crap i have read recently #21

lord of the fliesIt’s the “I’ll Get Around to it Someday” Edition!  There are SPOILERS in your future!


For various reasons there are some books I just put off reading for a really long time.  For instance, I didn’t read the Harry Potter novels until all the books were out, primarily because I figured I’d hate them.  I eventually read them because everyone I know had read them.  I turned out to be pleasantly surprised by most of them and by the series as a whole.  Sometimes I don’t read a book forever because I’m sure I’ll love it and I am one of those people who always save the good stuff for last.  Other times…eh, I don’t know.  Anyways, there are a few books I’ve read recently that were on my to-read list for shamefully long periods of time.  Here’s a review of one of them!


The Hunger Games (Collins, 2008):  I’m not really sure why I procrastinated on this one so long.  I generally have good luck with the limited amount of young adult fiction I read and although the premise isn’t entirely fresh, it has a lot of potential.   I found it some time ago in the LFL in my neighborhood and it sat on my desk for months before I finally, almost grudgingly, picked it up.  Silly me.  It turned out to be pretty good.   Not “oh my god, can’t put it down” good, but a solid read with believable characters and a fair amount of suspense.  Although technically “young adult” literature, its themes of exploitation and oppression, loyalty and rebellion are quite mature.  In particular, its withering examination of our entertainment-obsessed culture is spot on.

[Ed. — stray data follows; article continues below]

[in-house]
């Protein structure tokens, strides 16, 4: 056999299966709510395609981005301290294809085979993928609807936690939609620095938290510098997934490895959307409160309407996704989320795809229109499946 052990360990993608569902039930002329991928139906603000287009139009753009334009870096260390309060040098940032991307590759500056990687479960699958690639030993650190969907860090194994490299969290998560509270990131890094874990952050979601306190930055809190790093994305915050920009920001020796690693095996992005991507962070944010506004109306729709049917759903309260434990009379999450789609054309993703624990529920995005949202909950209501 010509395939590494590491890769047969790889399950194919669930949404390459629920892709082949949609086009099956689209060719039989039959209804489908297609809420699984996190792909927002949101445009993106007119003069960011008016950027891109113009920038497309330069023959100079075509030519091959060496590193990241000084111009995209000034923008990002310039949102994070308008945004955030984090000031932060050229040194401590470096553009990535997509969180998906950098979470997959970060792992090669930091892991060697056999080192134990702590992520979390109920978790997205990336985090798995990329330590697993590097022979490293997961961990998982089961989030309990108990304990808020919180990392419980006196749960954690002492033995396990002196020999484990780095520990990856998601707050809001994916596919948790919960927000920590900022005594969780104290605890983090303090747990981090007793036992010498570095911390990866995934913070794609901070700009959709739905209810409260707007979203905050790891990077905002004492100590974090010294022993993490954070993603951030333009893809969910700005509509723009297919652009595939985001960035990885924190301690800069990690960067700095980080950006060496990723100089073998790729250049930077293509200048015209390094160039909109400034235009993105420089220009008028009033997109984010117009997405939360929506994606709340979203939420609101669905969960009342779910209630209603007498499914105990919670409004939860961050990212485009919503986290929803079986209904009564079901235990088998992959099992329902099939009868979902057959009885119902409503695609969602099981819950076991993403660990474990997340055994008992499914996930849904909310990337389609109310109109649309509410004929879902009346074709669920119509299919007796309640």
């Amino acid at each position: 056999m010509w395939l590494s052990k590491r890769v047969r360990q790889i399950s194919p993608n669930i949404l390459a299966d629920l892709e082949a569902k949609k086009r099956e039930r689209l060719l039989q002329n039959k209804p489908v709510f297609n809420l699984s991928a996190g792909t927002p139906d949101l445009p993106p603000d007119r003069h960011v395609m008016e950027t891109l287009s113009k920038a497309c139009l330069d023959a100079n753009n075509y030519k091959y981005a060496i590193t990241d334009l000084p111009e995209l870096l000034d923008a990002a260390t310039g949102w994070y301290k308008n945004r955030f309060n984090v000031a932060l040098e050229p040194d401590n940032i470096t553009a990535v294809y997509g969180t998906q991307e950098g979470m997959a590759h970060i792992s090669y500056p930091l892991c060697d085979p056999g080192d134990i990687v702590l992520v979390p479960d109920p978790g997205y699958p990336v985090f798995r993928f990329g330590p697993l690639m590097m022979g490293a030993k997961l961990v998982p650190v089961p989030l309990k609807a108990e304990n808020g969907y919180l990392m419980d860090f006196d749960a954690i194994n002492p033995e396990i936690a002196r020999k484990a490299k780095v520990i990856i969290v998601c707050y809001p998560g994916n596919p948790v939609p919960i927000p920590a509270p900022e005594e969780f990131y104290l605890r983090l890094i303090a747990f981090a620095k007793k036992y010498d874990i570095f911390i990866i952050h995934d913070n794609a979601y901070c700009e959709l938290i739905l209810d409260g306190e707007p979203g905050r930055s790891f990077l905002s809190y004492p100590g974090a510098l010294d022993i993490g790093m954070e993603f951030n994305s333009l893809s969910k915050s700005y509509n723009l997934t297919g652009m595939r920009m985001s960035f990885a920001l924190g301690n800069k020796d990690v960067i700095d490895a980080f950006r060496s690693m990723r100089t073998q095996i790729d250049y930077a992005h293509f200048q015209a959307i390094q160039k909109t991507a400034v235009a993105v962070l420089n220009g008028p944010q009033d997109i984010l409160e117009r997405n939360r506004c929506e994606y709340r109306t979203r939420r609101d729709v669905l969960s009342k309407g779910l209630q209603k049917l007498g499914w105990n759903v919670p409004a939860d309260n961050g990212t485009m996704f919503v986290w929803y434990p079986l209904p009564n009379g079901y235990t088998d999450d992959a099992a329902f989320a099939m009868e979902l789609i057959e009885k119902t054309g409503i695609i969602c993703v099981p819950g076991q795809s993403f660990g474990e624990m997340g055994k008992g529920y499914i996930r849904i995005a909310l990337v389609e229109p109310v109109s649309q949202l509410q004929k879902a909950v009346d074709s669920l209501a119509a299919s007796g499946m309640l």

Katniss Everdeen is sixteen and a resident of far-flung District 12 in the post-apocalyptic nation of Panem.   Her father died in a coal-mining accident, her mother is next to useless, and the family survives on Katniss’ hunting skills and the income from her little sister’s dairy goat.  Every year each of the 12 districts of Panem is required to send one girl and one boy to the Capital to participate in the Hunger Games, a fight to the death that is televised live throughout the country.  Participants are chosen by lottery and when Katniss’ little sister is chosen, she volunteers in her place.  She and the boy tribute, a school mate named Peeta, are whisked away to the capitol where they are cleaned up, dressed up, and paraded in front of judges and potential sponsors.  The games begin and nearly half of the tributes are killed off in the mad scramble for food and weapons at the beginning.  Katniss heads off into the woods, primarily looking for a place to hide.  The longer she can keep away from the others the better chance she has.   We never learn much about most of the other tributes.  We know the kids from the richer districts train for the games, are well equipped, and nearly always win.   Katniss knows she’ll never beat them in a head-to-head fight.   She knows her own strengths and relies on them, finding food and water quickly, keeping moving, finding terrain she feels comfortable in.  As the tributes are picked off one by one the gamemasters manipulate the environment and change the rules to enhance the drama.  Katniss allies herself first with the tiny Rue, who reminds her of her own sister, and later with Peeta, who declared his secret love for her in front of the televisions and who she is not sure she trusts.  The two play up their relationship for the cameras and their sponsors, who reward them with food and medicine.  Eventually they are the only two remaining and at that point, for entertainment’s sake, the game-masters visit one final indignity on them.